It’s a natural reaction to want see the best of the best compete against each other. If two teams, or individuals in this case, are superior to their competition then they should always be on a collision course to square off. Floyd Mayweather and Manny Pacquiao have dominated the sport of boxing for more than 15 years. The two have a combined record of 95-3-2, and each have been considered the pound for pound champion in the world of boxing. Yet, with Pacquiao set to turn 33 in December, and Mayweather set to hit 35 shortly thereafter (February 24th), is time quickly running out on this mega-fight?
Earlier this week, Leonard Ellerbe (a Mayweather adviser) came out publicly about Mayweather’s intentions to fight on May 5th of next year. Ellerbe was quoted as saying “we’re looking to make the biggest fight possible and everyone knows what that fight is, the little fella,” (the “little fella” of course being Pacquiao). Obviously, with his November 12th title fight against Juan Manuel Marquez less than a week away, the Pacquiao camp isn’t going to waste their breath on pure speculation. Furthermore, who really cares what Leonard Ellerbe has to say anyway? Certainly not Manny Pacquaio, and probably not even Floyd Mayweather. The truth of the matter is that we’ve been down this road before. Ever since Floyd Mayweather came out of retirement back in early 2009, there has been on again off again negotiations between both sides. Unfortunately, those who have followed these negotiations closely (yours truly) know that unconventional requests by both sides (especially the Mayweather camp) have derailed any potential fight. Thus, instead of already being witness to the greatest boxing spectacle of our generation (with the potential of multiple rematches) we have instead witnessed the obvious. Mayweather has defeated everyone he has faced (Marquez, Mosley, Oritz) and Pacquiao has done the same (Hatton, Cotto, Clottey, Margarito, Mosley).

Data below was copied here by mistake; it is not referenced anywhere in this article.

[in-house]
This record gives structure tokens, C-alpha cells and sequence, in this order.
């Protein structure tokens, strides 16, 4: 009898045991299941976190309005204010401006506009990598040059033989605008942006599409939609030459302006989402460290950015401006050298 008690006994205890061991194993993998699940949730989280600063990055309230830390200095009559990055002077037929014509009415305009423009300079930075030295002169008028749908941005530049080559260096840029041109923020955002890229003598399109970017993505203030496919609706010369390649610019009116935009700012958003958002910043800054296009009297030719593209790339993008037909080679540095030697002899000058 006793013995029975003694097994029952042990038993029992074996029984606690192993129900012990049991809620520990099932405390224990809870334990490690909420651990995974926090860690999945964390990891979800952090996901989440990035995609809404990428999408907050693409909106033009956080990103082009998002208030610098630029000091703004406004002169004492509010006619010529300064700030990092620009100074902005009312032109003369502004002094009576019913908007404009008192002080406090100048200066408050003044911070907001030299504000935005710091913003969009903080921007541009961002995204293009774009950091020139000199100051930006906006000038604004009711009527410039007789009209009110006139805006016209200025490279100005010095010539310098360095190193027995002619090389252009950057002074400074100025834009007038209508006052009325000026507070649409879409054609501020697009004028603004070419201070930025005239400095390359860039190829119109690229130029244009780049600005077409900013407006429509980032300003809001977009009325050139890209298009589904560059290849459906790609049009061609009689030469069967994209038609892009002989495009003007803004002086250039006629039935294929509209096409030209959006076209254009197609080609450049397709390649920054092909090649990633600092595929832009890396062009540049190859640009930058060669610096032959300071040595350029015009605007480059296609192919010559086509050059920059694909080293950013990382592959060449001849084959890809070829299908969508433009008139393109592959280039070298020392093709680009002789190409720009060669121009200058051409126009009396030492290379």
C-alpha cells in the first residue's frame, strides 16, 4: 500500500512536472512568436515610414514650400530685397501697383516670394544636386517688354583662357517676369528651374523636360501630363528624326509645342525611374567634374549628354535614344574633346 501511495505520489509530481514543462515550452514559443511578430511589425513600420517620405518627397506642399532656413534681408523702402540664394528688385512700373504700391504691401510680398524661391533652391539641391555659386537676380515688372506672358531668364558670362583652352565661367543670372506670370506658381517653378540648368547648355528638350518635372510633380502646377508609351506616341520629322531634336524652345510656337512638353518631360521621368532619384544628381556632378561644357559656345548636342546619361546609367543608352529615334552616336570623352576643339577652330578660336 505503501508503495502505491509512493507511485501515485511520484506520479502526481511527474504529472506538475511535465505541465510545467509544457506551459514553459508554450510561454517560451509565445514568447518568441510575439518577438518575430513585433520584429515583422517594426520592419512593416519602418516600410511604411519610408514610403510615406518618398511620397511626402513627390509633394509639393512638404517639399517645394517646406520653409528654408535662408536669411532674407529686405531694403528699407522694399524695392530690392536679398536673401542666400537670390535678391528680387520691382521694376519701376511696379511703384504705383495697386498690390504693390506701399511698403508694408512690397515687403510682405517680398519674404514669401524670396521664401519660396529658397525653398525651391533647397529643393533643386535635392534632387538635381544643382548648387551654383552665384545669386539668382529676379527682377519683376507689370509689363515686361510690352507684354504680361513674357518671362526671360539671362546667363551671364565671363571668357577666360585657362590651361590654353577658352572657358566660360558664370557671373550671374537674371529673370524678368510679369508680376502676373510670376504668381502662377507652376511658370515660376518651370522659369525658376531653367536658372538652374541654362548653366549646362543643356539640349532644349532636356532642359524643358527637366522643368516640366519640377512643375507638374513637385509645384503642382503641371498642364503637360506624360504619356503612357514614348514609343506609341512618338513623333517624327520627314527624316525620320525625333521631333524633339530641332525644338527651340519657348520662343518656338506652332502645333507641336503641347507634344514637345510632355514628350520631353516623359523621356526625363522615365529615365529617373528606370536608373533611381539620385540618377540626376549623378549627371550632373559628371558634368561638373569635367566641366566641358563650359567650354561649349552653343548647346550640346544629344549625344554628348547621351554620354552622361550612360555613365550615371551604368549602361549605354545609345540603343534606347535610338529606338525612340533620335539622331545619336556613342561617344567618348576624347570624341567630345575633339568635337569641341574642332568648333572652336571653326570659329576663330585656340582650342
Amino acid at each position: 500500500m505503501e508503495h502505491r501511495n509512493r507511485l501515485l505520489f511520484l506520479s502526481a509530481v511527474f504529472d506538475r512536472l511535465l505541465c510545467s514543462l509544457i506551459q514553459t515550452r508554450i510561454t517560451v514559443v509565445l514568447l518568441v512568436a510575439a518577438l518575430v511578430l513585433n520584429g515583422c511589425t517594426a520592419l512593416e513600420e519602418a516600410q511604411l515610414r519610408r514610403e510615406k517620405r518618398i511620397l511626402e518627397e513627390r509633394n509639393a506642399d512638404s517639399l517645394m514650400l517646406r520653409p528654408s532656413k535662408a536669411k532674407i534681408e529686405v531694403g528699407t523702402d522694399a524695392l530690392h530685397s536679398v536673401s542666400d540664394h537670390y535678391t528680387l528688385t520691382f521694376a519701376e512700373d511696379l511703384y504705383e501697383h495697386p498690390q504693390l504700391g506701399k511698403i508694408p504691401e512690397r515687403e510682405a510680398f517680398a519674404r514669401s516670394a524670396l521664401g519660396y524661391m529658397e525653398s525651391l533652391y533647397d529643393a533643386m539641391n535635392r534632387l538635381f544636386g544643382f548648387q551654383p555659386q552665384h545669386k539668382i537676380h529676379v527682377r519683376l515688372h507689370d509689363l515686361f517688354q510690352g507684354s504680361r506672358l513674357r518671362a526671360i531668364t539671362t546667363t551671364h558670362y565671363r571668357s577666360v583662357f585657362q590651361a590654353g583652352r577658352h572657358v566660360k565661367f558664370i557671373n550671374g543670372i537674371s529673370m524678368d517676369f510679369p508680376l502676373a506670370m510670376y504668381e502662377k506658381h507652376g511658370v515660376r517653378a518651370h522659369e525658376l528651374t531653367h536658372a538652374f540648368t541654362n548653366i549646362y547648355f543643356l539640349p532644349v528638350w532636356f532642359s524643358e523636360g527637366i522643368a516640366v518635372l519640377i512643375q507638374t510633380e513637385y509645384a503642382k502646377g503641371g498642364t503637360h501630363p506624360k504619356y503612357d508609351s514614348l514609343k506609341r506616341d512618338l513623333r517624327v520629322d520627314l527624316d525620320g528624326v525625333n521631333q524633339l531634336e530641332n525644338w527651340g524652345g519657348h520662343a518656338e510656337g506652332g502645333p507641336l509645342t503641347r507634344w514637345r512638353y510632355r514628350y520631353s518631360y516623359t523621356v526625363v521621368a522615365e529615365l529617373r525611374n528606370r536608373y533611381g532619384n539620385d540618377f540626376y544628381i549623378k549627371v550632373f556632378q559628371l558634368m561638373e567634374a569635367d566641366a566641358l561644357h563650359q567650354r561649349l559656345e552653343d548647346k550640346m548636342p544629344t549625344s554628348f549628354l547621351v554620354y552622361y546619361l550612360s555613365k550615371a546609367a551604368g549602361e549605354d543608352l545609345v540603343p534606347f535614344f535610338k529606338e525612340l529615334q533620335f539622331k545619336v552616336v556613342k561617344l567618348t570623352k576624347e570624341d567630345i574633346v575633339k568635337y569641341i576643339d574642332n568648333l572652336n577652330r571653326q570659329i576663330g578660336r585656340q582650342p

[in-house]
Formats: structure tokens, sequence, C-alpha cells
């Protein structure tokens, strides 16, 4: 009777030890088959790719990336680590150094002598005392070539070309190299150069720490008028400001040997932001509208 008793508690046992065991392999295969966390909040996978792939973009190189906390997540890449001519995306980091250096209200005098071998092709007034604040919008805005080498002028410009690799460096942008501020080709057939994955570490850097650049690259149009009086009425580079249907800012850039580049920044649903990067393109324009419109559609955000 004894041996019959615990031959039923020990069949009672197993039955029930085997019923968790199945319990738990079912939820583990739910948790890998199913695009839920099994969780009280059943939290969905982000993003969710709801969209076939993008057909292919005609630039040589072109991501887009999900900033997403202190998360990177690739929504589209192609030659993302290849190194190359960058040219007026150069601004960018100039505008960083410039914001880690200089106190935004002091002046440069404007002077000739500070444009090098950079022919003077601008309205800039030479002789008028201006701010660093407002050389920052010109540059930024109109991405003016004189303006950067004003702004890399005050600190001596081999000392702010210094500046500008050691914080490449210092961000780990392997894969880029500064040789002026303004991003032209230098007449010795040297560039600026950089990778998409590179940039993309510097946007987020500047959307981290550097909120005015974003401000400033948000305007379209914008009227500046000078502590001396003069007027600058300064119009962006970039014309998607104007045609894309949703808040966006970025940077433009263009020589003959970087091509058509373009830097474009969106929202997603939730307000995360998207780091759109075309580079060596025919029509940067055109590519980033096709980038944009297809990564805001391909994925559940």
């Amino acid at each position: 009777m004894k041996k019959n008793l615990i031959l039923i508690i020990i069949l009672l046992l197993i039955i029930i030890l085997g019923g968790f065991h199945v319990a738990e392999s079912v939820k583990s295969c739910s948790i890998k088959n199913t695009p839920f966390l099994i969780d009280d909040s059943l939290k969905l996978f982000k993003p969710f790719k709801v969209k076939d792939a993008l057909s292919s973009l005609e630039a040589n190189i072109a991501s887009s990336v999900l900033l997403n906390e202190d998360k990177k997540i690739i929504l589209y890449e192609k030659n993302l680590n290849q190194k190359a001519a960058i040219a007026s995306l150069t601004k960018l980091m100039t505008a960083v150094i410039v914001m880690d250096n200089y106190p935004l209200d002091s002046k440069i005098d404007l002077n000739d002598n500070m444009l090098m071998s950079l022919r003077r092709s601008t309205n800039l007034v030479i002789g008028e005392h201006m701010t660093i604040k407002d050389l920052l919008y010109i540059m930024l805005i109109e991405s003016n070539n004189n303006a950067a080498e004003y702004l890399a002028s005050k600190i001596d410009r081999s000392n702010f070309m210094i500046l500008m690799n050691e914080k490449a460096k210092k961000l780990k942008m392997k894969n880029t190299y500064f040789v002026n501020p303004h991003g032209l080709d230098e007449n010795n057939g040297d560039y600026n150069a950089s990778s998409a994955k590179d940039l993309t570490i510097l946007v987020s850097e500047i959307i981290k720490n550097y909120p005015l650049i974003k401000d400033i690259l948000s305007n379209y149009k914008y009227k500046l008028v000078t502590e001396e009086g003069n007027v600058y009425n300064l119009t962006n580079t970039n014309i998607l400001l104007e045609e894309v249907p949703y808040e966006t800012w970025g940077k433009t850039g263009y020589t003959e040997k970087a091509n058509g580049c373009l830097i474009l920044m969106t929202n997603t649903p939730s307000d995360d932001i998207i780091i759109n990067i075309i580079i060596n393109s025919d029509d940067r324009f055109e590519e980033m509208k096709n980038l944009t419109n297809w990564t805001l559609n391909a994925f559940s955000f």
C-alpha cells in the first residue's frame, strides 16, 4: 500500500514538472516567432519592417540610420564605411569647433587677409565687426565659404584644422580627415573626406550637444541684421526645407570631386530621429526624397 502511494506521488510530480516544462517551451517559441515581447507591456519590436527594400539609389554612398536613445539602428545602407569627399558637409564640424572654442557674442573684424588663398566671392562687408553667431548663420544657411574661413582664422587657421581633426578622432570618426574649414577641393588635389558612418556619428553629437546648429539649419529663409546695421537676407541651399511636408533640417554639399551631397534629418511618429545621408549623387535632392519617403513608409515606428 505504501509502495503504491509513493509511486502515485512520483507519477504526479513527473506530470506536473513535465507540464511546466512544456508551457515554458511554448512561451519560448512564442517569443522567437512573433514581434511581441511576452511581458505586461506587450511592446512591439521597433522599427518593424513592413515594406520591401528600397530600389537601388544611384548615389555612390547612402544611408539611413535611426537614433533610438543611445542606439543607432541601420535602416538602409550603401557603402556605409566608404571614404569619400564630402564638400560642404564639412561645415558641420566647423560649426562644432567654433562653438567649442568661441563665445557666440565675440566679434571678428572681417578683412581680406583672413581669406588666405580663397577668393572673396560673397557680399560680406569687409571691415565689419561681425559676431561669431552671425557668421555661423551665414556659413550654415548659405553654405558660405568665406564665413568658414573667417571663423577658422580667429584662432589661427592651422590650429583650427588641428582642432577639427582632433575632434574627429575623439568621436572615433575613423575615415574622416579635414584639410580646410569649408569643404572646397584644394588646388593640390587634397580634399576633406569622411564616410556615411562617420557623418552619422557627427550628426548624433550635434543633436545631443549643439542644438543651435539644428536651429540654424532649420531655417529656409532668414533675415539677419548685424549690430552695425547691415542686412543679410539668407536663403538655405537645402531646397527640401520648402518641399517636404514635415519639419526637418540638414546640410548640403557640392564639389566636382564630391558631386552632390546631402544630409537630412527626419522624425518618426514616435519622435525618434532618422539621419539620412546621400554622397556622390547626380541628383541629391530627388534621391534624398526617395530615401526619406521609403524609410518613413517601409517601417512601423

Next Saturday, Manny Pacquiao is going to defeat Juan Manuel Marquez to retain his WBO Welterweight title, it’s going to happen. Immediately following that bout, fight fans are going to once again be waiting in angst for a Mayweather vs. Pacquiao showdown. At this point in their careers, I think it’s pretty safe to say that both Mayweather and Pacquiao are superior to any other fighters within their weight class. Don’t get me wrong, I don’t fault either fighter for continuing to schedule fights against opponents that the general public knows they will defeat. However, the fact of the matter remains that these two fighters will always be linked to each other, especially if they never fight one another. It makes no difference if you are a Mayweather supporter or aligned with the Pacquiao camp. Both parties can unquestionably agree on one simple premise; a Pacquiao versus Mayweather fight has to happen. It may be the last great fight the sport of boxing sees for a very long time.
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